One of the most grating and offensive arguments used by the right wing is that liberals are somehow in league with Muslim extremists. The truth is that the Christian right and the Muslim right share a great deal in common, in ideology if not (yet, or anymore) in tactics. This meme going around Facebook lately sums it up well:
And you know who would agree with this? Our old pal Dinesh D’Souza. Near the end of the Bush administration, he wrote a book called The Enemy at Home: The Cultural Left and Its Responsibility for 9/11, with the enemy, of course, being liberals. But in that book he admits that the social agenda of the Christian right is in line with the Muslim right:
The heart of D’Souza’s book isn’t his libeling of the American left, but rather his libeling of the American right. D’Souza notes, correctly, that al-Qaida’s hatred toward the West in general, and the United States in particular, is animated to a great extent by America’s permissive culture. But Bin Laden isn’t some Michael Medved figure grumping about the vulgarity of American Pie. He’s got bigger fish to fry. Al-Qaida’s enemy isn’t the excesses of secular culture; it’s secular culture itself. And to a surprising degree, D’Souza is willing to go along for the ride. Theocracy, D’Souza argues, is misunderstood to mean “rule by divine authority of the priesthood or clergy.” Not so! There are checks and balances, just like in the U.S. Constitution. In Iran, for instance, “the power of the state and of the mullahs is limited by the specific rules set forth in the Koran and the Islamic tradition. The rulers themselves are bound by these laws.”
I heaved a sigh of relief when D’Souza conceded, “The Islamic system of enforcing piety and virtue through the heavy hand of the law seems to me both unreasonable and imprudent.” But D’Souza makes no bones about believing, along with Islamic fundamentalists, that the following things are an affront to civilization: equality for homosexuals (“[W]hy would a sane people jeopardize an indispensable and already fragile institution such as marriage by redefining it away from its central purpose? Is the point of marriage to ensure that children have a father and mother, or is it to make Edgar and Austin feel more accepted by society?”); working motherhood (“[M]any mothers choose to have a career because it is more self-fulfilling than the life of a full-time mom”); divorce (“Now you hear people say things like, ‘I feel called to leave my marriage. My life would be wasted if I stayed’ “); and contraception (“Rather than call for non-Western women to have fewer children, the left speaks of a woman’s right to determine the number and spacing of her pregnancies”).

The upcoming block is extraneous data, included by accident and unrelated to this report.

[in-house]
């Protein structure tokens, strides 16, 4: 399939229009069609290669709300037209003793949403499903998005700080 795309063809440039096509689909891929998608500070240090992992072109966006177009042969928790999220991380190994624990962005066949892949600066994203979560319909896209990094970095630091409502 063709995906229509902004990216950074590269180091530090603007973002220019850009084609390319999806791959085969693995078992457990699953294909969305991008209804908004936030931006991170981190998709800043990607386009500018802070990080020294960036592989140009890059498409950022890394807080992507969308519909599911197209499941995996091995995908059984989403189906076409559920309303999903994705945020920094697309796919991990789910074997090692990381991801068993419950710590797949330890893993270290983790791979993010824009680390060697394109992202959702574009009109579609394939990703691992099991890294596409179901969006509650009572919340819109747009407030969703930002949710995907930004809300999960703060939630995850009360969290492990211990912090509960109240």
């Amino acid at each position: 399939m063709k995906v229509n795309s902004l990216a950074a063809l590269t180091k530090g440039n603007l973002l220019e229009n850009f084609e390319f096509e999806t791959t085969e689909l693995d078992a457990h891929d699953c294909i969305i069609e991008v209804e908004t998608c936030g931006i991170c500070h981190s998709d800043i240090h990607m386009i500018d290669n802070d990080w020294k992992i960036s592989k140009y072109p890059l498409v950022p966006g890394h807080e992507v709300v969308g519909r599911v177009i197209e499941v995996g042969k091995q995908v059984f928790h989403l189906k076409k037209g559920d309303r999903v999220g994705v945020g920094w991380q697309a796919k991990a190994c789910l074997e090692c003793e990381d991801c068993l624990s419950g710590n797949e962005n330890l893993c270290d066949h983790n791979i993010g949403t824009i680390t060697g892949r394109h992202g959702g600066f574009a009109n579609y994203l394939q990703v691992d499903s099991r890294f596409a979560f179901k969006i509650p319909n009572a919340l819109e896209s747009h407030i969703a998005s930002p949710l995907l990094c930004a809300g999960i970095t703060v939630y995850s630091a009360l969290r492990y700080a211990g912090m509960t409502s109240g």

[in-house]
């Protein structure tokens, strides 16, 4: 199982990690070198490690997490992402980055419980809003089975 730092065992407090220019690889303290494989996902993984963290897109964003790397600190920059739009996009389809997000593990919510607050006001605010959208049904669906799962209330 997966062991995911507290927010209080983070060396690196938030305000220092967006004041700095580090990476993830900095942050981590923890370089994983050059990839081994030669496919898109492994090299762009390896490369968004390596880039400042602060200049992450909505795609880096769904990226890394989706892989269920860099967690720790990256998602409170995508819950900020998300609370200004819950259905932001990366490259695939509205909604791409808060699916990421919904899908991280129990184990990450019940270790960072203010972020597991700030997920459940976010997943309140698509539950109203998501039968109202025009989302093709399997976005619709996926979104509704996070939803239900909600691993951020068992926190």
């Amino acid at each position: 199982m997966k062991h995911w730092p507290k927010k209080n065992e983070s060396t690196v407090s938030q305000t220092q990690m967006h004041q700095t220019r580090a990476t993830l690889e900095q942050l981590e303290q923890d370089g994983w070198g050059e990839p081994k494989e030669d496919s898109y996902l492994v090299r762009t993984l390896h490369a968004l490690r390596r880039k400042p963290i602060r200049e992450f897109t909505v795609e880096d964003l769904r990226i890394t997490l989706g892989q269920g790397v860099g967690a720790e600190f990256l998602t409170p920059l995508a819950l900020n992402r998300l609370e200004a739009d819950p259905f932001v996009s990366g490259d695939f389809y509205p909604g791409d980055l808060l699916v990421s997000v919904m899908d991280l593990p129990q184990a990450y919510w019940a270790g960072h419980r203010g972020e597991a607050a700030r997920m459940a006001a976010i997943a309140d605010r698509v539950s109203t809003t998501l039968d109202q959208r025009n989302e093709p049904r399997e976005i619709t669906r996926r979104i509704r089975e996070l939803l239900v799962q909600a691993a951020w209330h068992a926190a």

In fact, D’Souza suggests that conservatives should cozy up to Muslim reactionaries by expressing their shared revulsion at the idea of treating women and gay people like equal citizens:
Ordinarily, though, I would never equate hard-right views on these matters—even from a Dartmouth Review alumnus—with the rantings of an Islamist terrorist. I do so now only because D’Souza has written an entire book encouraging me to do just that. He wants his fellow conservatives to embrace their inner mullah. D’Souza scolds conservatives for seeking in the past to win over American leftists and European allies to the war on terror, and for reaching out to liberals in the Islamic world “who can be recruited the cause of ‘civilization’ against ‘barbarism.’ ” Not gonna happen, baby! Conservatives, he argues, should instead demonstrate “common ground” with Muslims sympathetic to Bin Laden—earlier D’Souza has cited a 2004 poll by the Pew Global Attitudes Project showing that Bin Laden is viewed favorably by 45 percent of all Moroccans, 55 percent of all Jordanians, and 65 percent of all Pakistanis—by:
“attacking the left and the Europeans on the international stage. Instead of trying to unify America and the West, the right should highlight the division between red America and blue America, and also between traditional America and decadent Europe. By resisting the depravity of the left and the Europeans, conservatives can win friends among Muslims and other traditional people around the world.”
The truth is that the social agenda of the Christian right is virtually identical to that of the reactionary Muslims they claim to be so different from. The only difference is tactics, not ideology.